This morning I was thinking about Amy’s and Sarah’s posts while sitting in a doctor’s office, directly under a sign reading, “Thank you for turning off your cell phone”….
I am amused by the implication in these posts that behavior that seems odd to others can be explained by feeling “crazed,” suffering from exhaustion and missing your husbands and friends.
Why does it seem that whereas our generation of aging hippies thought it invented sex, the next generation seems to think that it is the first to face the challenges of parenting?
I am taken aback when I get the impression from young parents that they think they have so much more to do than we did, that they are more overwhelmed and harried. True, we didn’t have to check our e-mail, update our Facebook page and surf the web. To you young parents out there let me say: You don’t have to do that several times a day. You may all be busier, but you’re not doing more.
I think that generally (and of course there are exceptions) you have more help–from paid caregivers and from family. I did not have cleaning help, or a babysitter, or mother available to help me. My husband came home from work late at night and often worked on Sundays. I shlepped four children wherever we needed to go and that included grocery and clothes shopping. If one kid was sick, they all got shlepped to the pediatrician. More than once, I ended up in the emergency room with the patient and another child in tow. I shlepped the baby (oy! the snowsuit and in and out of the carseat!) to drop off and pick up an older sib and any at-home kids to the volunteer work I regularly did during those days. Once when I was running the local mikveh, (ritual bath) someone asked my young son what he did that day. “I went to the mikveh with mommy,” he replied.
When I got sick, it was just too bad and “tough on me.” If I was half dead (actually more like three-quarters), my husband took a day off from work. I can only remember that happening twice in 20 years–when I had a major sinus infection following oral surgery and when I had pneumonia. When I surfaced after two days, there was such a mess that I almost sat down and cried (come to think of it, maybe I did cry.)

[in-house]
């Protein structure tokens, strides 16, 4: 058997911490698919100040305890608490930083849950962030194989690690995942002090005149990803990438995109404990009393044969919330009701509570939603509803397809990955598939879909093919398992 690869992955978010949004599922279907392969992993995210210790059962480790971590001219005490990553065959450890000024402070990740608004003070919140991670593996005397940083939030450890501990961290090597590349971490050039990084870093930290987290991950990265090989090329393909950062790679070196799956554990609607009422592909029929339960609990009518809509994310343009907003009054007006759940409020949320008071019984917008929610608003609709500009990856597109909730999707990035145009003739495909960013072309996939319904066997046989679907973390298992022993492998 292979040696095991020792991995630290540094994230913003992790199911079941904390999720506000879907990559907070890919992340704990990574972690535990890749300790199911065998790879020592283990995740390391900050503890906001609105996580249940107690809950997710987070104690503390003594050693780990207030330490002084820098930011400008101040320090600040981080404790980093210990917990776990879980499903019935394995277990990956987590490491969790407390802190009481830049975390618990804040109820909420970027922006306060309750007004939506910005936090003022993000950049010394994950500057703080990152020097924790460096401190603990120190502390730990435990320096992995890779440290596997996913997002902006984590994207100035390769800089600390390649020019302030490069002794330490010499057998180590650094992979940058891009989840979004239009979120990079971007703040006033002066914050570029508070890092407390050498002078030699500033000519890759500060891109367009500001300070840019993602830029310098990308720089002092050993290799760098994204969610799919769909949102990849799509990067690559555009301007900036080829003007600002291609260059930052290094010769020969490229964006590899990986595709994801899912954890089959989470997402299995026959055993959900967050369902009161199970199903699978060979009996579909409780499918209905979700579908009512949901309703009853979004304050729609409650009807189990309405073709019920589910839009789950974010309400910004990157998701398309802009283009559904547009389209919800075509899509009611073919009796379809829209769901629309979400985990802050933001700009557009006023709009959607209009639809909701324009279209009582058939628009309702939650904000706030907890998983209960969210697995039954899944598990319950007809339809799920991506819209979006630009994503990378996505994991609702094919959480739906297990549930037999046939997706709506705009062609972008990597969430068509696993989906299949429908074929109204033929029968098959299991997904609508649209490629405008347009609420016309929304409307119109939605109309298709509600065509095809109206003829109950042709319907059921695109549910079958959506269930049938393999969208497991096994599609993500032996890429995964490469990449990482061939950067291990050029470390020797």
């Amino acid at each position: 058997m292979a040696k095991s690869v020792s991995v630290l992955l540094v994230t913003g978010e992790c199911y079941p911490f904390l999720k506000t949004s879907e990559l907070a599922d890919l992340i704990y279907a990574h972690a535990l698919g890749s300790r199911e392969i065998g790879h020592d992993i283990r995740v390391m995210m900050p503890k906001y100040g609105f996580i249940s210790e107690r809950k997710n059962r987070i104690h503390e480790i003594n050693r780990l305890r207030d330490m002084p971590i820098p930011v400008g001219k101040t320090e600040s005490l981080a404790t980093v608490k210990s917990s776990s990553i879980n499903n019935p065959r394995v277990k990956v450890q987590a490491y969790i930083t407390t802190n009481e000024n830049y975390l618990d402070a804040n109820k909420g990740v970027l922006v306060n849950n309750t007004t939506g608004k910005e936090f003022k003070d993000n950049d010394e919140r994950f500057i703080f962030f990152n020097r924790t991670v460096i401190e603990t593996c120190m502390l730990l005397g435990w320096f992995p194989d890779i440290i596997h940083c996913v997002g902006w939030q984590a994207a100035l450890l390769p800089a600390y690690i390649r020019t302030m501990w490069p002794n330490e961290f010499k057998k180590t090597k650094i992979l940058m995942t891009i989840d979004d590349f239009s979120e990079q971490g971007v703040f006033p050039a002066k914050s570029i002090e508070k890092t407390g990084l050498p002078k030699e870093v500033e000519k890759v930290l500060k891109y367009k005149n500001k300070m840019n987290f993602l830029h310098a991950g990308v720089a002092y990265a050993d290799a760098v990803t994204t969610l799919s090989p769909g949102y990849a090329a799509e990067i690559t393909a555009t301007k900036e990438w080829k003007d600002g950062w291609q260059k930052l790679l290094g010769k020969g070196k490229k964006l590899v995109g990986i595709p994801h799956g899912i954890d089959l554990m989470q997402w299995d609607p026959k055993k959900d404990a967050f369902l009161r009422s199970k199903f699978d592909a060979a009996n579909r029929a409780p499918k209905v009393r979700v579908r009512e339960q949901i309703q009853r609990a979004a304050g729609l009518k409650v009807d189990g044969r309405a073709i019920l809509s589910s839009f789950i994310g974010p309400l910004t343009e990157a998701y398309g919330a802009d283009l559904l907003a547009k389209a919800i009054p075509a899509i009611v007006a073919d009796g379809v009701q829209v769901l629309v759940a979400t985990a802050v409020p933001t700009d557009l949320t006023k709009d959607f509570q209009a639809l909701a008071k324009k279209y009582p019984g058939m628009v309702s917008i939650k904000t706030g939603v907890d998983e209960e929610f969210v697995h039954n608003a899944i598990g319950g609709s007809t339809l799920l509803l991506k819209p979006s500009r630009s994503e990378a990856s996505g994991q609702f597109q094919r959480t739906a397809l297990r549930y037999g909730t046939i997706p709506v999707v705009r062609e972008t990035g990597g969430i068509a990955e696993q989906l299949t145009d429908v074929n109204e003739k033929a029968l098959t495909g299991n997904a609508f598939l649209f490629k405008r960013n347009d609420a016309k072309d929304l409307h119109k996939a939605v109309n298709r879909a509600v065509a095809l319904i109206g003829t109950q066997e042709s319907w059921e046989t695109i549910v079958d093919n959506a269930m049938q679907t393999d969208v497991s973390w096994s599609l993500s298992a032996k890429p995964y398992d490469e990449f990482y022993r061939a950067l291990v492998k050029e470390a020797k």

I had good friends who would pitch-hit with carpool or pick up some essential. But that was about it.
In those days, it seemed to me that it would have been harder to have worked outside the home during the child-raising years. But after observing the young parents I see now, I have changed my mind. It’s a draw. Working outside the home provides relief from the constant demands of child care as well as adult company which at-home parents don’t get. If a parent gets sick, she can still plug in whatever child care arrangements she has all week. And fathers are much more involved today than their own fathers were. If I told my husband what needed to be done, he would do it. My son knows exactly what needs to be done and does it.
Not to mention that this generation of grandmothers (and grandfathers, too, sometimes) are much more involved than the previous generation. We are more likely to help out (and enjoy doing it.) We offer, rather than wait to be asked, to babysit. We bring food (my machatenista–daughter-in-law’s mom–makes lunch for our kids the day she babysits for our grandson), run errands, deal with repairmen, do laundry, buy clothes for our grandchildren (and leave the receipt in the bag so they can be exchanged), sit with them while they read their homework, take them to playgroup and on vacation (without their parents.) We’re there–unlike most of our own parents. That makes us, and our children and grandchildren, very, very lucky.
The bottom line is–it’s hard to be a parent. You are always busy and doing something. You have overwhelming responsibilities. It takes effort, time (quantity and quality) and lots of physical and emotional energy. And although I do remember being tired, I knew even then, even without benefit of hindsight, that those were the happiest years of my life. I loved it.
So yes, you are all very busy. We were, too. But I still say–please, no matter how busy, crazed and sleep-deprived, celebrate and bless the time you have raising children. Someday you, too, will realize that it does, indeed, go too fast.
And Sarah, Amy, no truce necessary. I’ll do coffee with you any time. If I say something you think is not valuable or worth considering, treat me like a mother-in-law. Just ignore me.
Want more advice from our resident grandmother? Read about how grandparents do have favorites,